Liberal survey on voting reform delivers conflicting messages
MyDemocracy.ca finds Canadians want governments to compromise, but also like clear accountability
Results from MyDemocracy.ca, the federal government's survey on electoral reform, suggest Canadians are of mixed feelings on the potential impacts of electoral reform, according to a summary released by the minister of democratic institutions late Tuesday.
"Many Canadians simultaneously hold preferences for various attributes that are commonly associated with different families of electoral systems," concludes Clifton van der Linden of Vox Pop Labs, the firm that conducted the survey.
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The online survey asked participants for their views on "how democracy should be practised in Canada," but no specific electoral systems were mentioned. Instead, respondents were presented with statements about how Parliament might function.
Seventy per cent preferred the idea of several parties co-operating and sharing accountability, as opposed to one party being solely accountable. But 53 per cent said it should always be clear which party is responsible for government decisions.
Sixty-five per cent said a greater diversity of views should be represented in Parliament, but support for representing the views of all Canadians was just 45 per cent when respondents were presented with the prospect of radical or extreme parties being represented.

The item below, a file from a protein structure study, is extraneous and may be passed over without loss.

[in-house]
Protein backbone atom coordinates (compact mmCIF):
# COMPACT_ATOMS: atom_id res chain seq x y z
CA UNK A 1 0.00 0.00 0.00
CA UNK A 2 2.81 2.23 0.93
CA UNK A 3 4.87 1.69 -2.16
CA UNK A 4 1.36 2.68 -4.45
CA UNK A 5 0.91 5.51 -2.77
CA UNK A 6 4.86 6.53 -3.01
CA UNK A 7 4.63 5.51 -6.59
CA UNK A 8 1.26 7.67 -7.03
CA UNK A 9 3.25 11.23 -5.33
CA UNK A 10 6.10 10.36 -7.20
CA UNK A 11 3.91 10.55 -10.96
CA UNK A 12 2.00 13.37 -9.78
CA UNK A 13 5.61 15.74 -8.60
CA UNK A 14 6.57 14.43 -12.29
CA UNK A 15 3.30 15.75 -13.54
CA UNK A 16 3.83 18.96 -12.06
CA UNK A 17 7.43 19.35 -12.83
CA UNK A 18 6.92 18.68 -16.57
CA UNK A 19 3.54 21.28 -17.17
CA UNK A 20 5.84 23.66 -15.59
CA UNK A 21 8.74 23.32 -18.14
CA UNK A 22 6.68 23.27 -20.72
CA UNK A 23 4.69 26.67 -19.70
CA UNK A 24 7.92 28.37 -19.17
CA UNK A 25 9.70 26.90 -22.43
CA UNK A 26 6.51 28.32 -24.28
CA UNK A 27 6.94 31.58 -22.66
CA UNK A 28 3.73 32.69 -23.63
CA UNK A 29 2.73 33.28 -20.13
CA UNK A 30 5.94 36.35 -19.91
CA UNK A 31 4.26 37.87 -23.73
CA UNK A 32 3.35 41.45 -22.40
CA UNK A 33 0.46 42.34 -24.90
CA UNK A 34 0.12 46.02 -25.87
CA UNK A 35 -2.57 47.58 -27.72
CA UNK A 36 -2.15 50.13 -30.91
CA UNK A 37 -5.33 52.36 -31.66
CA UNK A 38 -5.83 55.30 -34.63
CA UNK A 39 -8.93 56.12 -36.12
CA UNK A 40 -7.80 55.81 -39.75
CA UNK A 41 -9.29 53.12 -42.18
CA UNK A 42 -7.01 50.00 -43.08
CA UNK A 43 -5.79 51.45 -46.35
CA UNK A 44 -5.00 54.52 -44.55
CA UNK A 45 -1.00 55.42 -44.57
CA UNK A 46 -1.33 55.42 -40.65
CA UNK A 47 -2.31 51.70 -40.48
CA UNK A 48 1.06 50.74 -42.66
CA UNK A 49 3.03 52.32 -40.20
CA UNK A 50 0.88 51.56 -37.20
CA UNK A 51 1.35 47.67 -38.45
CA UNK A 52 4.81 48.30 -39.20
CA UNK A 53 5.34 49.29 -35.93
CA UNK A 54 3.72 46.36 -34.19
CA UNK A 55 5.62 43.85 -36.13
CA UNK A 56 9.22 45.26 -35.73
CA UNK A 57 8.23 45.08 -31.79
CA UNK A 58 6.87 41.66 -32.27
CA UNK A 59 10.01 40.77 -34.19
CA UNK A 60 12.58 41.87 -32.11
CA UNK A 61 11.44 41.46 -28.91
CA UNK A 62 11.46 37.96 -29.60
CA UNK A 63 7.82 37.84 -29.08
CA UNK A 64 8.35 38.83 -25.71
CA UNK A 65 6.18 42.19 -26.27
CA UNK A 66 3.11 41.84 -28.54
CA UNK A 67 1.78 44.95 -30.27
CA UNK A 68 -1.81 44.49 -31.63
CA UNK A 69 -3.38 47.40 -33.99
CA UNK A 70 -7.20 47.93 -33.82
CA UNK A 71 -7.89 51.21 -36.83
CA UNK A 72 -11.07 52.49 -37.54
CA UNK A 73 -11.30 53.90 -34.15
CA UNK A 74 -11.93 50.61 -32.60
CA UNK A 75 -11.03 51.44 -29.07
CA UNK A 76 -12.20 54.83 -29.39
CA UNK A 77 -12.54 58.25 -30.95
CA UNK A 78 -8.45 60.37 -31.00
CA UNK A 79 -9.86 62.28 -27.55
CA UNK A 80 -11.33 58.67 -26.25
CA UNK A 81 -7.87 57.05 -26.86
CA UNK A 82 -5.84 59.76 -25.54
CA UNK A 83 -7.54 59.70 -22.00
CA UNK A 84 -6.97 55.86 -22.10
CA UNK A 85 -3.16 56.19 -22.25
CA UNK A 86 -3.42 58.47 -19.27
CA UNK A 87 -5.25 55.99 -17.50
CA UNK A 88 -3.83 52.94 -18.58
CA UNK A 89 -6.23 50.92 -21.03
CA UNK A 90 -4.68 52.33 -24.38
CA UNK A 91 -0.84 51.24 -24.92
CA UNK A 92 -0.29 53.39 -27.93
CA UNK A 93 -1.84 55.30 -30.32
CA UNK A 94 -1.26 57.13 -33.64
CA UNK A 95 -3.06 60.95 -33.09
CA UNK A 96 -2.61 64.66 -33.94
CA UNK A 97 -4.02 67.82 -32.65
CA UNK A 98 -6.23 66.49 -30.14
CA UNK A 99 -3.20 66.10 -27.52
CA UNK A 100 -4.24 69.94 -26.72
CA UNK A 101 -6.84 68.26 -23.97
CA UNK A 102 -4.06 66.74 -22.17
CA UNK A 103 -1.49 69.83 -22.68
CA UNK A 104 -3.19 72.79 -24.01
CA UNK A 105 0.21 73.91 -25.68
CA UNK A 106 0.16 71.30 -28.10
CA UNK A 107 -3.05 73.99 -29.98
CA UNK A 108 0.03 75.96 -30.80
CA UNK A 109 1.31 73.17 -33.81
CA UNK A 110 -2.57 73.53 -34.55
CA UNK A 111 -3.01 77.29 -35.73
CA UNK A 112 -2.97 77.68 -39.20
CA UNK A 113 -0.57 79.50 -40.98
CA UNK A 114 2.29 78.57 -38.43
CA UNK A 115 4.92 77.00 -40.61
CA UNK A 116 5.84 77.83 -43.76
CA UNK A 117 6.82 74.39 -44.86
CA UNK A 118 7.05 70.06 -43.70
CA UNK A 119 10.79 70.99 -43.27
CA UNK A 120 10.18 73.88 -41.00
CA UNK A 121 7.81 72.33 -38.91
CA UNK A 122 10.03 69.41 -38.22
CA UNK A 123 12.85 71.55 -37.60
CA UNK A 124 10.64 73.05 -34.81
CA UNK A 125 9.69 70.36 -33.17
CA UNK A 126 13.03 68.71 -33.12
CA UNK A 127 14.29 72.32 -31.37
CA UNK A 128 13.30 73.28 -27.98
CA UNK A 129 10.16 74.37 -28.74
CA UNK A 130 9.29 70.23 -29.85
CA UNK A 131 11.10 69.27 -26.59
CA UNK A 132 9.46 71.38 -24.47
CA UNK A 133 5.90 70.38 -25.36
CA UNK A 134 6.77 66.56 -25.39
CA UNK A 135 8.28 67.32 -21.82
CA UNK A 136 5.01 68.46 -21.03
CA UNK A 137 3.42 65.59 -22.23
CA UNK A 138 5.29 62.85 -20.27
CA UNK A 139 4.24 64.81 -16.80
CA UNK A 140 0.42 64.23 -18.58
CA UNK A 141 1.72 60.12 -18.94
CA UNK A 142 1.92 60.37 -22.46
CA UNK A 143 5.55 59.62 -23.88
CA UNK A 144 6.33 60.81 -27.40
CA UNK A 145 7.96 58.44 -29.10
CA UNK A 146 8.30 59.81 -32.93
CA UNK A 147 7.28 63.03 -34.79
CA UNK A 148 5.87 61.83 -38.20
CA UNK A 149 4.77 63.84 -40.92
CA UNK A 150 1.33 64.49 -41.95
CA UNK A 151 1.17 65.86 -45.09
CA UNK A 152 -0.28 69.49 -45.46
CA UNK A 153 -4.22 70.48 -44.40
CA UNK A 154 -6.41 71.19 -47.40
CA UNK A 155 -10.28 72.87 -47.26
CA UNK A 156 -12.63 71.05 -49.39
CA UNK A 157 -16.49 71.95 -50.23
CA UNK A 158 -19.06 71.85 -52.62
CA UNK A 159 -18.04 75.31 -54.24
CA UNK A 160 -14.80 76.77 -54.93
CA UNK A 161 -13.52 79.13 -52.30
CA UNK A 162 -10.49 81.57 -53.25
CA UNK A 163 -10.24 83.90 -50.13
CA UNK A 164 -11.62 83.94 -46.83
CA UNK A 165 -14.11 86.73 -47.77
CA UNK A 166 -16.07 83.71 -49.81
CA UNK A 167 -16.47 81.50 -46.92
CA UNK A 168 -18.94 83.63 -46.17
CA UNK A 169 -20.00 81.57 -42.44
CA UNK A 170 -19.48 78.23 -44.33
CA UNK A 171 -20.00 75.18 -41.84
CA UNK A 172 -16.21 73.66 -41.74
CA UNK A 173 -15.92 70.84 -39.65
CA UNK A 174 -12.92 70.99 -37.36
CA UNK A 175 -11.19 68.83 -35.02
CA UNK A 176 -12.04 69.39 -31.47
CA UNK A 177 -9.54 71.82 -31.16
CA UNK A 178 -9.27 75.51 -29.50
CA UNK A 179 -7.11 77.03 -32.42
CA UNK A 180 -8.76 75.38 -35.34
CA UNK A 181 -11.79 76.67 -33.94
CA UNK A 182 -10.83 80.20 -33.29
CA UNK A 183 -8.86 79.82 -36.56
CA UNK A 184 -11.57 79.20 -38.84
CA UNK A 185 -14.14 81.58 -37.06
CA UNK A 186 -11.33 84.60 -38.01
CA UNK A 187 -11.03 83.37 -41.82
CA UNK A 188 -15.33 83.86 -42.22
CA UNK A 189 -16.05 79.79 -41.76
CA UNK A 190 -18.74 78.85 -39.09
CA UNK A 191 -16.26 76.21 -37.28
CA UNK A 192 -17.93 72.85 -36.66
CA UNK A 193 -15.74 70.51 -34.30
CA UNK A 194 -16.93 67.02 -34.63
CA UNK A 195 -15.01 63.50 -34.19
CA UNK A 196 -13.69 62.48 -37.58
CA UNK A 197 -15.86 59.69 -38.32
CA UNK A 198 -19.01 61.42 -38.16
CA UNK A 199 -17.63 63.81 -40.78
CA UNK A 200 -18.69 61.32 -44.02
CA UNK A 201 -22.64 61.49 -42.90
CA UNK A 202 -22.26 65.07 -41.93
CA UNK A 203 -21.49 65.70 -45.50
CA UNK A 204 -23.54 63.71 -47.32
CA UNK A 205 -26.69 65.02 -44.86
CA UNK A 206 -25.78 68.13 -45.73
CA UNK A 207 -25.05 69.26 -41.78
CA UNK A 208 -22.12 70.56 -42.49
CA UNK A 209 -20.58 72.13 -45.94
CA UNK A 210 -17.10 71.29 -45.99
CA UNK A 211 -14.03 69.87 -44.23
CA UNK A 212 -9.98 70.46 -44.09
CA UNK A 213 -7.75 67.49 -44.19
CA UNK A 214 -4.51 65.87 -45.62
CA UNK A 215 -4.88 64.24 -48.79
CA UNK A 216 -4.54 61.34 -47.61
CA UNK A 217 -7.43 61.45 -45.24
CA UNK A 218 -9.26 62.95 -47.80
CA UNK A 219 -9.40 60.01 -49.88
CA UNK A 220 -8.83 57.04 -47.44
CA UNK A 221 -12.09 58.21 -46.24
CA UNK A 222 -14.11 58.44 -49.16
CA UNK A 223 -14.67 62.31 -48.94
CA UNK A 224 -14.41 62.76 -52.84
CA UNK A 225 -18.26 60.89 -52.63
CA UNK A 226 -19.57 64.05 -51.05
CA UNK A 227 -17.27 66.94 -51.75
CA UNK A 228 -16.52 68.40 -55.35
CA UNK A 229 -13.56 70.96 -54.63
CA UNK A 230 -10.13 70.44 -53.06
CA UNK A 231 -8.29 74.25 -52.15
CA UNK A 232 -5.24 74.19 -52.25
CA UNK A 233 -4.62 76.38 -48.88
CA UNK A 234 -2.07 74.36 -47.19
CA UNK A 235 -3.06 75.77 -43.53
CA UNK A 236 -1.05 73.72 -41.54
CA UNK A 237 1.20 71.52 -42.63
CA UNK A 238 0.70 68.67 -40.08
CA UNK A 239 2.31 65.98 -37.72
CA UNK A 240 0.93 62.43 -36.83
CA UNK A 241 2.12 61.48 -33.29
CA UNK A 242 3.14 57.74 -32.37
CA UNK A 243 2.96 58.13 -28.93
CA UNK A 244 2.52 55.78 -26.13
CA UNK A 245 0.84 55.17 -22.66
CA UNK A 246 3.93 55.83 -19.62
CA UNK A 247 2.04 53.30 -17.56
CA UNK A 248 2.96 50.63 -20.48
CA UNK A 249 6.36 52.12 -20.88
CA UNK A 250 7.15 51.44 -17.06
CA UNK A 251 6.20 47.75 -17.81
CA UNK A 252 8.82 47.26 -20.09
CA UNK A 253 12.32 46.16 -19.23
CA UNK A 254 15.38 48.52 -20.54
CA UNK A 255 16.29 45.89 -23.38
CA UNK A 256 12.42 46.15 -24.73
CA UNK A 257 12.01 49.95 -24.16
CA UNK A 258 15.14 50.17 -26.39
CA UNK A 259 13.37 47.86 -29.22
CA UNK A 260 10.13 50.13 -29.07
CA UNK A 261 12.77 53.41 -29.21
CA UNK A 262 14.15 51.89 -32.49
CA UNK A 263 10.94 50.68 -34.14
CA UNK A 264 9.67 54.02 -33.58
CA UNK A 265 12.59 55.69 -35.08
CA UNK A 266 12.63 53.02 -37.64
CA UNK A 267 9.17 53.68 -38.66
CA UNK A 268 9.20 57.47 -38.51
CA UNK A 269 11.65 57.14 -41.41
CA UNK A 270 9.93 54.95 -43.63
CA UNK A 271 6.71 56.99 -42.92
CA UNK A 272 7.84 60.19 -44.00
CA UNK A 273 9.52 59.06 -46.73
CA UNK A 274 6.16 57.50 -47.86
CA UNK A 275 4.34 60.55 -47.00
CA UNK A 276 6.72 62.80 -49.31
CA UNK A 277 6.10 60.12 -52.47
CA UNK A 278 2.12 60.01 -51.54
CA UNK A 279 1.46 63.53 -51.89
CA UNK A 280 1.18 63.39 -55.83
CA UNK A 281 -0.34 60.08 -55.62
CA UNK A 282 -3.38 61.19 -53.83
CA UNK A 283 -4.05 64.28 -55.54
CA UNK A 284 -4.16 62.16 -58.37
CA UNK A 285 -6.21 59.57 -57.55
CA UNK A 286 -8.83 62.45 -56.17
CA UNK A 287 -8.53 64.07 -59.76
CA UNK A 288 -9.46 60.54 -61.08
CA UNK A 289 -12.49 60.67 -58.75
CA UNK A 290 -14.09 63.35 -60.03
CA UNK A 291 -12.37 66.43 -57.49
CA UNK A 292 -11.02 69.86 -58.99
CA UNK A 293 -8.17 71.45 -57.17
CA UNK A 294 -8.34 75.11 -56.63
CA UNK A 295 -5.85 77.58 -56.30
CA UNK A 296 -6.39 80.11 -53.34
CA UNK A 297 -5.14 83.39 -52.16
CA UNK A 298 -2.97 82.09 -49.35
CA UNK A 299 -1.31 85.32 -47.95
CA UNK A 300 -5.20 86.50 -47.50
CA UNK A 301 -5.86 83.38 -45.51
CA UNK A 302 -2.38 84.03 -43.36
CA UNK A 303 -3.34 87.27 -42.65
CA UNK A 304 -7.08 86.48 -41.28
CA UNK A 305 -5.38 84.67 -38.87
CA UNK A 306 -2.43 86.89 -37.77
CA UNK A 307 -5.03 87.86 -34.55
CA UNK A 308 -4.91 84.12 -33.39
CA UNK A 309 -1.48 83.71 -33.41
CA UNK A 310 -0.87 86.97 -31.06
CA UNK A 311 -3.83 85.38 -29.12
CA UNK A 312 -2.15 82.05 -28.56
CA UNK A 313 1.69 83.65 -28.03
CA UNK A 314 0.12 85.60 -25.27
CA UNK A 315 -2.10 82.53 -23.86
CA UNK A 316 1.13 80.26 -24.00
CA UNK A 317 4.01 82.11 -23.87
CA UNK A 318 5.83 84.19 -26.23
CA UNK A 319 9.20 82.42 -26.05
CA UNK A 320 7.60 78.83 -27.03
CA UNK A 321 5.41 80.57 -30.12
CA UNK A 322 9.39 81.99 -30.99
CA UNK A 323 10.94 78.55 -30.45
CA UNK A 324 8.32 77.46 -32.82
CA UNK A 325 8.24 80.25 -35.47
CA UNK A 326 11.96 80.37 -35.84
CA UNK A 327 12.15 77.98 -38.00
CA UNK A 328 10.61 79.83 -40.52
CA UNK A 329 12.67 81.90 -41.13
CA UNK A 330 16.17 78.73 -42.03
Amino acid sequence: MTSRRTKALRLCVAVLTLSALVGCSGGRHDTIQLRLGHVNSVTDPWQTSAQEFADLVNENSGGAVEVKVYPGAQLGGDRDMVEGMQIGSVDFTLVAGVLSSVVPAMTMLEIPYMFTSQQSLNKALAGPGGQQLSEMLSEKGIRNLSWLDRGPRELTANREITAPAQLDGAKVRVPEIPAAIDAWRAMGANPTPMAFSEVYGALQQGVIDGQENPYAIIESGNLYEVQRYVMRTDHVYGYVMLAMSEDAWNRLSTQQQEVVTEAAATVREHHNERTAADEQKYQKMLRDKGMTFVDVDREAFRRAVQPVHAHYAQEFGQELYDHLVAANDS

Fifty-nine per cent of respondents said ballots should be as simple as possible, but 62 per cent said voters should be able to express multiple preferences, even if that means it takes longer to count the result.
Vague questions, unclear answers, NDP MP says
According to Vox Pop, 383,074 unique users completed the survey and 243,057 provided enough demographic information to be included in the weighted sample.
Vox Pop says it used a number of "validation techniques" to help remove multiple entries submitted by the same person. The final report also argues that the wide publicity of the survey — postcards were mailed to nearly 15 million households — would have reduced any sampling error.
The Liberal government launched the survey in December, but the opposition quickly dismissed the initiative, with Conservative MP Scott Reid likening it to "a dating website designed by Fidel Castro."
"I would like to thank the over 360,000 people in Canada who had their say about electoral reform through MyDemocracy.ca online or by phone," Karina Gould, the minister of democratic institutions, said in a statement on Tuesday.
"We will carefully consider these findings as we move forward."
Gould replaced Maryam Monsef as minister earlier this month.
NDP reform critic Nathan Cullen remained unimpressed with the survey.
"When you insult Canadians with vague questions you get unclear answers, which may have cynically been what they wanted all along," he said via email on Tuesday.
The survey also found that 53 per cent of respondents disagreed with making voting mandatory and 66 opposed lowering the voting age. Opinions on online voting depended on whether such a system could be secure.
Strong majorities said MPs should put their constituents' concerns ahead of their party position.
During the federal election campaign in 2015, the Liberals promised that there would be a new electoral system in place in time for a vote in 2019.
After receiving the report of the special committee on electoral reform in December, the Liberals said they would be moving forward, in some fashion, this spring.